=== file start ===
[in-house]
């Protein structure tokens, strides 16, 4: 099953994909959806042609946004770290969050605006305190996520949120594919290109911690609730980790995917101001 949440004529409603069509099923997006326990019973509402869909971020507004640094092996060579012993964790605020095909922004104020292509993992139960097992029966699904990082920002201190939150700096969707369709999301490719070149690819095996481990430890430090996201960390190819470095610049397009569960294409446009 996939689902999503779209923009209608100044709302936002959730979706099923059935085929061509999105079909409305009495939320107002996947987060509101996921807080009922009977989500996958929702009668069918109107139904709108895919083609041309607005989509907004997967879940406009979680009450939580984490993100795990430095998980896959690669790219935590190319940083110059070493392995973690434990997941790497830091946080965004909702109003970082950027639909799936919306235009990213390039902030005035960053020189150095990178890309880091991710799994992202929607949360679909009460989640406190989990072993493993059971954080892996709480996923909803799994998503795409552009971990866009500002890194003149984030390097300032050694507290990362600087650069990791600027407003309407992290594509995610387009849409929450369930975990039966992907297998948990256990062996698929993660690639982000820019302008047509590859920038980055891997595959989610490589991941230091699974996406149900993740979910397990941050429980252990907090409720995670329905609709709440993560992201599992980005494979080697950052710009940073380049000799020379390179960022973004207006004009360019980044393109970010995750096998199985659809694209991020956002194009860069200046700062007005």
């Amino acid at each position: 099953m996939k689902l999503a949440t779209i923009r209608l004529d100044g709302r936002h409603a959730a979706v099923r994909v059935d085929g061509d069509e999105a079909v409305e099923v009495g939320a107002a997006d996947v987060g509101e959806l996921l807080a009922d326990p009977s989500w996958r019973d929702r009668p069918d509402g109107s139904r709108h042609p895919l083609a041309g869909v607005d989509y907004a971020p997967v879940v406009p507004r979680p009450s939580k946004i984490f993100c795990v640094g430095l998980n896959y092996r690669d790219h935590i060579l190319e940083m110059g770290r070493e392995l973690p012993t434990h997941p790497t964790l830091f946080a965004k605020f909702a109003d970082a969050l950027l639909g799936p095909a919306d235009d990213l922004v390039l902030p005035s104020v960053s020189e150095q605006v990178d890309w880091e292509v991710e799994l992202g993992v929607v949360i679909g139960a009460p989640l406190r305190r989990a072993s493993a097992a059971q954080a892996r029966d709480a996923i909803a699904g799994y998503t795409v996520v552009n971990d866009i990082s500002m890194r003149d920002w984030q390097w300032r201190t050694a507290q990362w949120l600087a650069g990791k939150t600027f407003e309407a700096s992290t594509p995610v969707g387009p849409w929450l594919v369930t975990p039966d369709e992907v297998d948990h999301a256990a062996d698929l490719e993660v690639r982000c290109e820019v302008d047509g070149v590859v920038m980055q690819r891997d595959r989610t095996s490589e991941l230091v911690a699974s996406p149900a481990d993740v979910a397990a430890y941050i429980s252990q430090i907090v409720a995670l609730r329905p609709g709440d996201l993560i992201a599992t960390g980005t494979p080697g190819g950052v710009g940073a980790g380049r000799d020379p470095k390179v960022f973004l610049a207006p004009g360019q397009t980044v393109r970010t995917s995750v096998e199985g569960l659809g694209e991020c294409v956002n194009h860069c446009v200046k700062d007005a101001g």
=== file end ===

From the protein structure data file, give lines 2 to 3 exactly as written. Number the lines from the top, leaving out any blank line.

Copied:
């Protein structure tokens, strides 16, 4: 099953994909959806042609946004770290969050605006305190996520949120594919290109911690609730980790995917101001 949440004529409603069509099923997006326990019973509402869909971020507004640094092996060579012993964790605020095909922004104020292509993992139960097992029966699904990082920002201190939150700096969707369709999301490719070149690819095996481990430890430090996201960390190819470095610049397009569960294409446009 996939689902999503779209923009209608100044709302936002959730979706099923059935085929061509999105079909409305009495939320107002996947987060509101996921807080009922009977989500996958929702009668069918109107139904709108895919083609041309607005989509907004997967879940406009979680009450939580984490993100795990430095998980896959690669790219935590190319940083110059070493392995973690434990997941790497830091946080965004909702109003970082950027639909799936919306235009990213390039902030005035960053020189150095990178890309880091991710799994992202929607949360679909009460989640406190989990072993493993059971954080892996709480996923909803799994998503795409552009971990866009500002890194003149984030390097300032050694507290990362600087650069990791600027407003309407992290594509995610387009849409929450369930975990039966992907297998948990256990062996698929993660690639982000820019302008047509590859920038980055891997595959989610490589991941230091699974996406149900993740979910397990941050429980252990907090409720995670329905609709709440993560992201599992980005494979080697950052710009940073380049000799020379390179960022973004207006004009360019980044393109970010995750096998199985659809694209991020956002194009860069200046700062007005």
């Amino acid at each position: 099953m996939k689902l999503a949440t779209i923009r209608l004529d100044g709302r936002h409603a959730a979706v099923r994909v059935d085929g061509d069509e999105a079909v409305e099923v009495g939320a107002a997006d996947v987060g509101e959806l996921l807080a009922d326990p009977s989500w996958r019973d929702r009668p069918d509402g109107s139904r709108h042609p895919l083609a041309g869909v607005d989509y907004a971020p997967v879940v406009p507004r979680p009450s939580k946004i984490f993100c795990v640094g430095l998980n896959y092996r690669d790219h935590i060579l190319e940083m110059g770290r070493e392995l973690p012993t434990h997941p790497t964790l830091f946080a965004k605020f909702a109003d970082a969050l950027l639909g799936p095909a919306d235009d990213l922004v390039l902030p005035s104020v960053s020189e150095q605006v990178d890309w880091e292509v991710e799994l992202g993992v929607v949360i679909g139960a009460p989640l406190r305190r989990a072993s493993a097992a059971q954080a892996r029966d709480a996923i909803a699904g799994y998503t795409v996520v552009n971990d866009i990082s500002m890194r003149d920002w984030q390097w300032r201190t050694a507290q990362w949120l600087a650069g990791k939150t600027f407003e309407a700096s992290t594509p995610v969707g387009p849409w929450l594919v369930t975990p039966d369709e992907v297998d948990h999301a256990a062996d698929l490719e993660v690639r982000c290109e820019v302008d047509g070149v590859v920038m980055q690819r891997d595959r989610t095996s490589e991941l230091v911690a699974s996406p149900a481990d993740v979910a397990a430890y941050i429980s252990q430090i907090v409720a995670l609730r329905p609709g709440d996201l993560i992201a599992t960390g980005t494979p080697g190819g950052v710009g940073a980790g380049r000799d020379p470095k390179v960022f973004l610049a207006p004009g360019q397009t980044v393109r970010t995917s995750v096998e199985g569960l659809g694209e991020c294409v956002n194009h860069c446009v200046k700062d007005a101001g």